He was confident that the supervisors would reject the bill —which they did. Even the Chronicle had come to see its serious flaws. The editors wrote, "Brown should be commended for pitching battle against street crimes that are partly responsible for the deteriorating quality of city life. Street-level drug dealing and prostitution not only destroy the character of neighborhoods, they often foster more insidious crimes such as rape and drive-by shootings in which innocent victims become inadvertent targets. But the proposed ordinance goes too far to combat these evils by jettisoning our judicial system and declaring a form of martial law... For those convicted, the punishment is disproportional to the crime. Surrendering a $25,000 car for an offense that carries a $100 fine is unfair. This ordinance punishes on suspicion alone, and it shifts the burden of proof so that citizens must show why their cars should not be held hostage..."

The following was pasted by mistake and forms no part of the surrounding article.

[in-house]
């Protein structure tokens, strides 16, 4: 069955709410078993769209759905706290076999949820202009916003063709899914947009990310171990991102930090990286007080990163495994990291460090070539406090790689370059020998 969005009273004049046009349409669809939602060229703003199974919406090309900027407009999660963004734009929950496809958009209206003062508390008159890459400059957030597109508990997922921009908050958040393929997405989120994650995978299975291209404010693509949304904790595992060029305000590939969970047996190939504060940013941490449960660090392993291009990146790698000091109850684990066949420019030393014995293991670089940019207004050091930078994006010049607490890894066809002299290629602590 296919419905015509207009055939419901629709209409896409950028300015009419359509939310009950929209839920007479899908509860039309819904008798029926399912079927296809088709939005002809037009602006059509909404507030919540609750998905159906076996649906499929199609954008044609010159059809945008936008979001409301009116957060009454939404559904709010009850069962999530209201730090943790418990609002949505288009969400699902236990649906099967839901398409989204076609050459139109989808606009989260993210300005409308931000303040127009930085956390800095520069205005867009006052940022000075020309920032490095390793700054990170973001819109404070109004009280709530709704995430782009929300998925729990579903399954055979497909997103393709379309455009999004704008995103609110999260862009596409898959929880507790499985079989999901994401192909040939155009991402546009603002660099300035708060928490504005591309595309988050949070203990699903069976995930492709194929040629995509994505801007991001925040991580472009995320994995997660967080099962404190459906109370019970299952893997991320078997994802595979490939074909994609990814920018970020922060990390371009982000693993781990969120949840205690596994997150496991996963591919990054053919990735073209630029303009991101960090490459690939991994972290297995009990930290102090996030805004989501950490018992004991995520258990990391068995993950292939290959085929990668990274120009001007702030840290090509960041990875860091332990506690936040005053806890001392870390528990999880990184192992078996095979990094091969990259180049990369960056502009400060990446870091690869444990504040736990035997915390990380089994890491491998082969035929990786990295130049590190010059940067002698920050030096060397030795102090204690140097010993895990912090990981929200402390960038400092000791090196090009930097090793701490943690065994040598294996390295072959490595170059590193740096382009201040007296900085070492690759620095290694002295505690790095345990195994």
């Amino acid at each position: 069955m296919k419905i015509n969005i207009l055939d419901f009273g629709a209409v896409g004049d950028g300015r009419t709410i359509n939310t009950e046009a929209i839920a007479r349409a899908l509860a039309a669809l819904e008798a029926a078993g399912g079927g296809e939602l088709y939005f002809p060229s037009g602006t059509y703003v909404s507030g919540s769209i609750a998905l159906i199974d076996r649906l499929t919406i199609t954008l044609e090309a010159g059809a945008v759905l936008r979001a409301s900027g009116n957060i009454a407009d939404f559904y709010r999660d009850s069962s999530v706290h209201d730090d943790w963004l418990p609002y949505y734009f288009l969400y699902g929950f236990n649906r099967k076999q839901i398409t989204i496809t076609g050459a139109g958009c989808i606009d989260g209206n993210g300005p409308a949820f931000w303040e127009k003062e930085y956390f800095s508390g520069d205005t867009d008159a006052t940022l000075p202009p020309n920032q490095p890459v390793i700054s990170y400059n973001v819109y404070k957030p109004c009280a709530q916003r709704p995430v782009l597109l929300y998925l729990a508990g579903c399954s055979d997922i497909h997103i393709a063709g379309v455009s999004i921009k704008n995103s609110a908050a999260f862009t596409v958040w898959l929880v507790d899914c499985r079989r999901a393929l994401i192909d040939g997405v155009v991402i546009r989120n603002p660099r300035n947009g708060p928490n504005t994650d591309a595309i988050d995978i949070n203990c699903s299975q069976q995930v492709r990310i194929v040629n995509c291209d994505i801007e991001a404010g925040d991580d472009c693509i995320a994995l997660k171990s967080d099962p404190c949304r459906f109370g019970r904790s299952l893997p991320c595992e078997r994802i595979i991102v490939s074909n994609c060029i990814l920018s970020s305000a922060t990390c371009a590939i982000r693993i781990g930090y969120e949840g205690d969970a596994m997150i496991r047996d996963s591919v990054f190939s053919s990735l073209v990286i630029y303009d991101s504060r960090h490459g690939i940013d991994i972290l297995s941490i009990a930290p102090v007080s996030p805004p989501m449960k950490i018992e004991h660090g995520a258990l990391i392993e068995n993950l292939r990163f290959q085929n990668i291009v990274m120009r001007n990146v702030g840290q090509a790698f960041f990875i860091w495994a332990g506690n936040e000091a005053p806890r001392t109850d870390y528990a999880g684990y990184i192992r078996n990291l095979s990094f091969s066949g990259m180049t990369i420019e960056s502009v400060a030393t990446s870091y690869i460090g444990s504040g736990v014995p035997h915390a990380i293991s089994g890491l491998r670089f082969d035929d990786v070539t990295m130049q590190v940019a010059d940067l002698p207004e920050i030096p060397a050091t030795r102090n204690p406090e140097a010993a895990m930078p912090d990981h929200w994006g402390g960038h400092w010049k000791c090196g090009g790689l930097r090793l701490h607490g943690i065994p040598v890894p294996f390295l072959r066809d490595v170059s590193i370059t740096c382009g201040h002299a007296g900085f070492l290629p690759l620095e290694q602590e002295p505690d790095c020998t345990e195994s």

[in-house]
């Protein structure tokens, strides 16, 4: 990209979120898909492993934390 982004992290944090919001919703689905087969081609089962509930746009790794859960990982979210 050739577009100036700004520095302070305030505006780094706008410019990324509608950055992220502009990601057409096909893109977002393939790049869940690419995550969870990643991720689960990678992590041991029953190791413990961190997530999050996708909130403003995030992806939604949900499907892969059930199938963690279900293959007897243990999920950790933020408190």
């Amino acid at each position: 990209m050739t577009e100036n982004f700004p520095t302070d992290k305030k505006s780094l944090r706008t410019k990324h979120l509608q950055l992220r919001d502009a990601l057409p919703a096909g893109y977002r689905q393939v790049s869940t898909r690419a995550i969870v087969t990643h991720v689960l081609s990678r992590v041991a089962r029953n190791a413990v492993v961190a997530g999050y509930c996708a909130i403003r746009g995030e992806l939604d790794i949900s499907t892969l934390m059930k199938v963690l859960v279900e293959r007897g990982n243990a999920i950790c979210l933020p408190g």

After the car-forfeiture ordinance was voted down, Willie Brown never stopped telling the media that Hallinan's refusal to support it proved his unwillingness to crack down on vice. And Terence never forgave Amos Brown for dissing him at Supervisors' meetings and to the media. After the 911 attack on the World Trade Center and the Pentagon, I mentioned to him that Amos Brown was taking heat for making a brave statement: "We've got to stop making people hate us." Detecting my admiration, Terence said, simply, "He's a Hallinan hater."